NEW YORK (AdviceIQ) -- How do you stop your offspring squandering their inheritance? When passing wealth to your kids, consider creating a trust to limit the later generation's ability to tap into the principal.Several astute readers suggested this strategy after my recent article cited research that shows 90% of inherited wealth is gone by the third generation. There is no question a trust, done correctly, can go a long way to preserve wealth after the death of the wealth accumulator. Let's explore what "done correctly" means. 1. Trust law is complex. Engage an accountant and attorney with strong skills and expertise in trusts. 2. Be sure the assets you intend to go into the trust will actually transfer.
By Rick Kahler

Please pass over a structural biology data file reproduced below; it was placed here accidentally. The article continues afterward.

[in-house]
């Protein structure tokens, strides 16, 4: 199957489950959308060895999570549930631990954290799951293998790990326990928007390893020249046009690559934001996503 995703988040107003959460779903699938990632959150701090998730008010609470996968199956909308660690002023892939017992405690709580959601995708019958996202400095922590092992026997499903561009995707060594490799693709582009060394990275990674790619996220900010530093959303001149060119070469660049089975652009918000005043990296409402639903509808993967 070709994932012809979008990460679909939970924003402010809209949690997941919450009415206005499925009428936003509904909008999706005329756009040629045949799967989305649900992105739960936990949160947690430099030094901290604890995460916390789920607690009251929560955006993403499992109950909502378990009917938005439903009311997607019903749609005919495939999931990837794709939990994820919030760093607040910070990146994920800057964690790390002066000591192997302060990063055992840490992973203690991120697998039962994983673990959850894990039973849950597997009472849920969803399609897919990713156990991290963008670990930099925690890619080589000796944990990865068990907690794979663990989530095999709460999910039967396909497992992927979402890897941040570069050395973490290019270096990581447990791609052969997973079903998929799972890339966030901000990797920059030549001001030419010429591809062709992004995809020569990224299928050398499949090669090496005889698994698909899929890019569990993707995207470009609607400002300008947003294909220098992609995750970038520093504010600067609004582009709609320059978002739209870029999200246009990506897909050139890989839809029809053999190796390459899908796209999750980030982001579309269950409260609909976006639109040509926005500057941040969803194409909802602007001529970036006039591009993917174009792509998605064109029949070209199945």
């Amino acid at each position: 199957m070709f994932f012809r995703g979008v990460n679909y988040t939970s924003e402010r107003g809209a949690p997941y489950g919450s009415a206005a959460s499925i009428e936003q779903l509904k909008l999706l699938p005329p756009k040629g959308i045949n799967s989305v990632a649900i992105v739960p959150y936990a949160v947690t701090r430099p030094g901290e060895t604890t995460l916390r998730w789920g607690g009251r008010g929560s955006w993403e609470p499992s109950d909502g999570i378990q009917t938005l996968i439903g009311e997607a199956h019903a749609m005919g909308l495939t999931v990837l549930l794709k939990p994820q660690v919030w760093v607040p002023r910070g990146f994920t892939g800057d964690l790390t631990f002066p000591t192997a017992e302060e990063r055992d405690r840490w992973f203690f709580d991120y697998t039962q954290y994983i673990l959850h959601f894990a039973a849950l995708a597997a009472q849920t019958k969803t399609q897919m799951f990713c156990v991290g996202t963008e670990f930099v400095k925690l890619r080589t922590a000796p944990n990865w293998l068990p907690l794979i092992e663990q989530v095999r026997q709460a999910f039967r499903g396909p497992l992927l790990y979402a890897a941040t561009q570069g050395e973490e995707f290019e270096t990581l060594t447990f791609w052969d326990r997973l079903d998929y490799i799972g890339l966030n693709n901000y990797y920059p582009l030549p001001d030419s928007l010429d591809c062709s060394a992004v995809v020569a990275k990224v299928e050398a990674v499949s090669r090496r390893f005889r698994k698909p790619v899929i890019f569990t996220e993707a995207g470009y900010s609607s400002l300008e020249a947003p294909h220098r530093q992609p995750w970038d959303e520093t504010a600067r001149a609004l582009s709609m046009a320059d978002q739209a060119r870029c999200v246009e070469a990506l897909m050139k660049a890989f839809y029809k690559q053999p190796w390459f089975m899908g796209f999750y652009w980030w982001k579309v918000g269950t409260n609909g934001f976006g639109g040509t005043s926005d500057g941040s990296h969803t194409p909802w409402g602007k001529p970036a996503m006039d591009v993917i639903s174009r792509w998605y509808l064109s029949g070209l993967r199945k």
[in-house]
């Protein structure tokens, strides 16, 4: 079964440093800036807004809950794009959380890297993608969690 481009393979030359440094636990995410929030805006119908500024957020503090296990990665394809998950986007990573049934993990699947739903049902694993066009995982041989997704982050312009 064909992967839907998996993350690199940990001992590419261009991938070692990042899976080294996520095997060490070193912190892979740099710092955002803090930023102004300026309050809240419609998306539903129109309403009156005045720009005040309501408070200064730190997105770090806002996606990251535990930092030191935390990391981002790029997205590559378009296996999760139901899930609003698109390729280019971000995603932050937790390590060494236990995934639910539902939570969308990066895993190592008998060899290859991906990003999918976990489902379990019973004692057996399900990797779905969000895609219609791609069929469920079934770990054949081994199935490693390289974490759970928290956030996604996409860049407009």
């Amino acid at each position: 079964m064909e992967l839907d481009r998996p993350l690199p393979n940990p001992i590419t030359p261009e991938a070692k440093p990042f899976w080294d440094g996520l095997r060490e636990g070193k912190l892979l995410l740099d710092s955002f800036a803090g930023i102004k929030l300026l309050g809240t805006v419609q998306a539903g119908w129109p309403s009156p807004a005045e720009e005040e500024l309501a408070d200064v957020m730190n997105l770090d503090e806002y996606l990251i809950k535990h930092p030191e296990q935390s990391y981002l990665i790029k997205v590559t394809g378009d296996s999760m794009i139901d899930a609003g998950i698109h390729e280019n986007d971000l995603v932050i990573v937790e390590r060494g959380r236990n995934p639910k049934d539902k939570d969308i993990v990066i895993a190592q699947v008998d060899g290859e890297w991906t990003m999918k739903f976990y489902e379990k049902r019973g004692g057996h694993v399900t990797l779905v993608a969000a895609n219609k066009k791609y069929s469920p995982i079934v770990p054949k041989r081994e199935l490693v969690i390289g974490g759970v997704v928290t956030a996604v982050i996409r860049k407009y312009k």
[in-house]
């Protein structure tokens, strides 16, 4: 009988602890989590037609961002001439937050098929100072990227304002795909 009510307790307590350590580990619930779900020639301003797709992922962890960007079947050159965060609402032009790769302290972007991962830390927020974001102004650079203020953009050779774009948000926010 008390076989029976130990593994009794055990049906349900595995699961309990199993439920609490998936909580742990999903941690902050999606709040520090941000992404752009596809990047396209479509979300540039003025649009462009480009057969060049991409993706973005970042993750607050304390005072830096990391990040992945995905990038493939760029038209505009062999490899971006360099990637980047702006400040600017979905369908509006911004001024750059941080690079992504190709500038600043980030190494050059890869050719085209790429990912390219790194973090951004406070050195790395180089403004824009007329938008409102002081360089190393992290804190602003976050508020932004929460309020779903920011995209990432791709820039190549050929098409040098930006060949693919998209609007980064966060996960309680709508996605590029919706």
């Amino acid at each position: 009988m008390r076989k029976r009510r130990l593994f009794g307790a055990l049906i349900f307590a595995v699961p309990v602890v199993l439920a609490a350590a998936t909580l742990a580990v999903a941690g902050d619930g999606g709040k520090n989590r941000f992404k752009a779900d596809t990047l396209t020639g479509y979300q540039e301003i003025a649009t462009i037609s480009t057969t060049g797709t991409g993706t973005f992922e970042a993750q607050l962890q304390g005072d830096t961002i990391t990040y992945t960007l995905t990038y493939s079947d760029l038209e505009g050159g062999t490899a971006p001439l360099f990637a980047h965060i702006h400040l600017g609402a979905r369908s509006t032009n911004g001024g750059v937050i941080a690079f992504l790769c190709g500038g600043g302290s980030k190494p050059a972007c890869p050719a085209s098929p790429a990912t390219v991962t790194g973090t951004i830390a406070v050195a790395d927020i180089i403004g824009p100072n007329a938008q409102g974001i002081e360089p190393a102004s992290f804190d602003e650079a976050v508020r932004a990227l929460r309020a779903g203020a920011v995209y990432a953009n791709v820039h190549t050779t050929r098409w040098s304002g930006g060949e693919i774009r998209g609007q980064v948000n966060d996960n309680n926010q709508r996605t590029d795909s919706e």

4. If a trust still seems like a good strategy after the above caveats, the next question is how much to limit heirs' ability to withdraw money. From an actuarial standpoint, it's fairly simple. If you limit annual withdrawals to 3% of the principal, there's a strong probability of the money lasting several generations with its buying power intact. Provided, that is, the trustees pay close attention to the next point. taxes. Congress recently increased the top income tax bracket to 39.6% on wealthy taxpayers. Any trust that keeps more than $11,950 of annual income is considered "wealthy." So here is the problem: If the trust retains enough earnings to increase the principal and offset inflation, it will have to pay substantial income tax and will probably need to restrict annual withdrawals to 1% or 2%. All of a sudden, a multimillion-dollar inheritance becomes simply a source of secondary income similar to Social Security. Trusts are valuable estate planning tools. But like any other powerful tools, they are best employed by someone with the skills to use them well. -- By Rick Kahler, CFP, president of Kahler Financial Group in in Rapid City, S.D. AdviceIQ is a network of financial advisors that writes insightful articles for the public about investing and wealth management. All articles are edited by AdviceIQ's editor in chief, Larry Light. AdviceIQ certifies that all its advisors have no regulatory infractions. To subscribe to AdviceIQ's Rss feed for personal finance articles written by financial advisors and AdviceIQ editors,
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